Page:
It is a space for education, healing, and anti-racist organizing. In the St. Louis area, people are coming together outside of school to organize for systemic change. As these efforts grow, participants are implementing campaigns to challenge racism in a non-violent way.
But what is anti-racism? Generally, racial prejudice refers to the belief that some racial groups are better or worse than others. Structural racism describes the ways in which our institutions and structures create and maintain racial inequalities. Anti-racism goes beyond simply preventing racism, and is an effort to oppose and dismantle racism and promote racial equity. For example, grant managers from organizations that have received federal funding say they spend more time on onerous compliance activities than on supporting program results. The St.
Louis Peacebuilding Program is collaborating with young people to empower them to create institutional and systemic change. The racial equity auditing team recommended that Generate Health clarify and transmit an intentional anti-racist identity that gives priority to black women and people who give birth in St. Louis. So who is responsible for implementing the anti-racism program in St. Louis? The answer is that it takes a collective effort from all members of the community. Everyone has a role to play in creating a more equitable society.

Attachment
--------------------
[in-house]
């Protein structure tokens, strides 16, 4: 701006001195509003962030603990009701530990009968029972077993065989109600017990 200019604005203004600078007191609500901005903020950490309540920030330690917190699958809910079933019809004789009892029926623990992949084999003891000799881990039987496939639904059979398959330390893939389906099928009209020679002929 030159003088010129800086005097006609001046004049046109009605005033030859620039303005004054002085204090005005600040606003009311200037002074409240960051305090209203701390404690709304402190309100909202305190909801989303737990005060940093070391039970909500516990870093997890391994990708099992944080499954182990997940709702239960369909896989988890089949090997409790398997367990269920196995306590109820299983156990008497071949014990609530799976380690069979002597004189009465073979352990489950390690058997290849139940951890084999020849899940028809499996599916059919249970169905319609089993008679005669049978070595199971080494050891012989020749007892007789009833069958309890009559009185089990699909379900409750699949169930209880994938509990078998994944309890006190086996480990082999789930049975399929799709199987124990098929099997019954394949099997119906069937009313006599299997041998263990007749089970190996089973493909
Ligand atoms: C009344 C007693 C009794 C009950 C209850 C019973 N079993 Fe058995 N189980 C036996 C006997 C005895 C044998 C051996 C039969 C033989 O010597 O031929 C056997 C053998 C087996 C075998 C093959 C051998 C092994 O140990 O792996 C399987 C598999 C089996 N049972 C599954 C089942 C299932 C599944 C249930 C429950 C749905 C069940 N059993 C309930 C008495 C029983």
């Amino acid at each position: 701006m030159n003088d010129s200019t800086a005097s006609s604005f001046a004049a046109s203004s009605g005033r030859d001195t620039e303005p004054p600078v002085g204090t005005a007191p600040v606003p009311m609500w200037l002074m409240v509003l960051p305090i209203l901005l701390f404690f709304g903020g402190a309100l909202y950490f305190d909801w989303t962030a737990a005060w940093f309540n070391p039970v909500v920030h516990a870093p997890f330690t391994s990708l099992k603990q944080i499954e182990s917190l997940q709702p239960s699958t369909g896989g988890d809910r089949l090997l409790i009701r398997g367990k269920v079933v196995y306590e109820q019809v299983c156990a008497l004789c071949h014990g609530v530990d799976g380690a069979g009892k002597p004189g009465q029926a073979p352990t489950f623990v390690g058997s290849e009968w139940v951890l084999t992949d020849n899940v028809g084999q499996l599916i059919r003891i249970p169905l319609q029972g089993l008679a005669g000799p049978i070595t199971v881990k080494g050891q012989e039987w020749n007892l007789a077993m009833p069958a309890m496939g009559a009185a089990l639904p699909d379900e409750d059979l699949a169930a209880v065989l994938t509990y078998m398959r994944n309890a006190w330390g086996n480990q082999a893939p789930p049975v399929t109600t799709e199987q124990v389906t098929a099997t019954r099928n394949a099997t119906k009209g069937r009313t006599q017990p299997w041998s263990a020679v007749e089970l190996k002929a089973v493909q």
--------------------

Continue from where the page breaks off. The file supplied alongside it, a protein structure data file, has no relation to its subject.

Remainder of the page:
This includes individuals, organizations, businesses, and government entities. Individuals can start by educating themselves on the history of racism and its effects on society today. They can also support anti-racist organizations by donating money or volunteering their time. Organizations can create anti-racist policies and practices that promote racial equity in their workplace. Businesses can also take steps to become more inclusive by diversifying their workforce and providing resources for employees of color. Government entities can create policies that address systemic racism and provide resources for communities of color. Ultimately, it takes everyone working together to create a more equitable society.
By taking action at the individual, organizational, business, and government levels, we can make progress towards eliminating racism in St. Louis.